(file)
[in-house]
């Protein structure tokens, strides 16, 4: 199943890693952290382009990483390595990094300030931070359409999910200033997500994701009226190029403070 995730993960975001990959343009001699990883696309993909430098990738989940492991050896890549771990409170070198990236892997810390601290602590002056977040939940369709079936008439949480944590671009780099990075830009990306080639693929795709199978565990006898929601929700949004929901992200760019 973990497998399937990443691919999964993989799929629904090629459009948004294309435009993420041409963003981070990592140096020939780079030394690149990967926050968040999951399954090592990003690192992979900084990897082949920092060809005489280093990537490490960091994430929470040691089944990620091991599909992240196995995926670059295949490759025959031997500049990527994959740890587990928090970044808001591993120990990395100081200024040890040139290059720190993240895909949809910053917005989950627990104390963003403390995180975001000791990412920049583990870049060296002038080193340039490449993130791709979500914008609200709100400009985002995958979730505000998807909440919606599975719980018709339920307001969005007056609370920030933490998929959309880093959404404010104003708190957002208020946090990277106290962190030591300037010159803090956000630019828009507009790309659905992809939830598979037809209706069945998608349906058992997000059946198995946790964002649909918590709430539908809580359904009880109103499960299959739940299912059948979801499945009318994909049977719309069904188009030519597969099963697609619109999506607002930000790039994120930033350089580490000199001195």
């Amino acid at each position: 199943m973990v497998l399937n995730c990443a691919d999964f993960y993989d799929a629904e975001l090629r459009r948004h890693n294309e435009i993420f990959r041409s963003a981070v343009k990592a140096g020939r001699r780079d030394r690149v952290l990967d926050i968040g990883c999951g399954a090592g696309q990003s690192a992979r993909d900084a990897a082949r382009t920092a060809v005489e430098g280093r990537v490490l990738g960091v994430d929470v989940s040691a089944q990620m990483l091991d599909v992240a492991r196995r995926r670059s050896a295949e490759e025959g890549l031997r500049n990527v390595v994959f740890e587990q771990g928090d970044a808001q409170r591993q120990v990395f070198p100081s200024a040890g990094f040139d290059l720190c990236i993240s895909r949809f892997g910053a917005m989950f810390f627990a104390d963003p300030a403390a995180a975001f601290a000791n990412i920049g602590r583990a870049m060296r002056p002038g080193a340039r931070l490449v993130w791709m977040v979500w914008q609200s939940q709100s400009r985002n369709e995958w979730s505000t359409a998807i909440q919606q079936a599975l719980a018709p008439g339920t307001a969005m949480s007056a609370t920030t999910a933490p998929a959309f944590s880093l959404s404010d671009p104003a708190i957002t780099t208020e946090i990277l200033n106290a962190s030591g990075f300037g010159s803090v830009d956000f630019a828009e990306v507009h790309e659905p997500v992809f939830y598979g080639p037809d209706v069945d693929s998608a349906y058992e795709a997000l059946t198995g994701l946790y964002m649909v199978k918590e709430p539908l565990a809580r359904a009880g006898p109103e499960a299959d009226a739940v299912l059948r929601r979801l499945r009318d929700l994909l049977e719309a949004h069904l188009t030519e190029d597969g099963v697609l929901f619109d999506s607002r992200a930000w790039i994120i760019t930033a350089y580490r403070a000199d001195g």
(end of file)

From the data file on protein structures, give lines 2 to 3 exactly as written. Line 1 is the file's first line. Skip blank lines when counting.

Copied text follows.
């Protein structure tokens, strides 16, 4: 199943890693952290382009990483390595990094300030931070359409999910200033997500994701009226190029403070 995730993960975001990959343009001699990883696309993909430098990738989940492991050896890549771990409170070198990236892997810390601290602590002056977040939940369709079936008439949480944590671009780099990075830009990306080639693929795709199978565990006898929601929700949004929901992200760019 973990497998399937990443691919999964993989799929629904090629459009948004294309435009993420041409963003981070990592140096020939780079030394690149990967926050968040999951399954090592990003690192992979900084990897082949920092060809005489280093990537490490960091994430929470040691089944990620091991599909992240196995995926670059295949490759025959031997500049990527994959740890587990928090970044808001591993120990990395100081200024040890040139290059720190993240895909949809910053917005989950627990104390963003403390995180975001000791990412920049583990870049060296002038080193340039490449993130791709979500914008609200709100400009985002995958979730505000998807909440919606599975719980018709339920307001969005007056609370920030933490998929959309880093959404404010104003708190957002208020946090990277106290962190030591300037010159803090956000630019828009507009790309659905992809939830598979037809209706069945998608349906058992997000059946198995946790964002649909918590709430539908809580359904009880109103499960299959739940299912059948979801499945009318994909049977719309069904188009030519597969099963697609619109999506607002930000790039994120930033350089580490000199001195």
């Amino acid at each position: 199943m973990v497998l399937n995730c990443a691919d999964f993960y993989d799929a629904e975001l090629r459009r948004h890693n294309e435009i993420f990959r041409s963003a981070v343009k990592a140096g020939r001699r780079d030394r690149v952290l990967d926050i968040g990883c999951g399954a090592g696309q990003s690192a992979r993909d900084a990897a082949r382009t920092a060809v005489e430098g280093r990537v490490l990738g960091v994430d929470v989940s040691a089944q990620m990483l091991d599909v992240a492991r196995r995926r670059s050896a295949e490759e025959g890549l031997r500049n990527v390595v994959f740890e587990q771990g928090d970044a808001q409170r591993q120990v990395f070198p100081s200024a040890g990094f040139d290059l720190c990236i993240s895909r949809f892997g910053a917005m989950f810390f627990a104390d963003p300030a403390a995180a975001f601290a000791n990412i920049g602590r583990a870049m060296r002056p002038g080193a340039r931070l490449v993130w791709m977040v979500w914008q609200s939940q709100s400009r985002n369709e995958w979730s505000t359409a998807i909440q919606q079936a599975l719980a018709p008439g339920t307001a969005m949480s007056a609370t920030t999910a933490p998929a959309f944590s880093l959404s404010d671009p104003a708190i957002t780099t208020e946090i990277l200033n106290a962190s030591g990075f300037g010159s803090v830009d956000f630019a828009e990306v507009h790309e659905p997500v992809f939830y598979g080639p037809d209706v069945d693929s998608a349906y058992e795709a997000l059946t198995g994701l946790y964002m649909v199978k918590e709430p539908l565990a809580r359904a009880g006898p109103e499960a299959d009226a739940v299912l059948r929601r979801l499945r009318d929700l994909l049977e719309a949004h069904l188009t030519e190029d597969g099963v697609l929901f619109d999506s607002r992200a930000w790039i994120i760019t930033a350089y580490r403070a000199d001195g």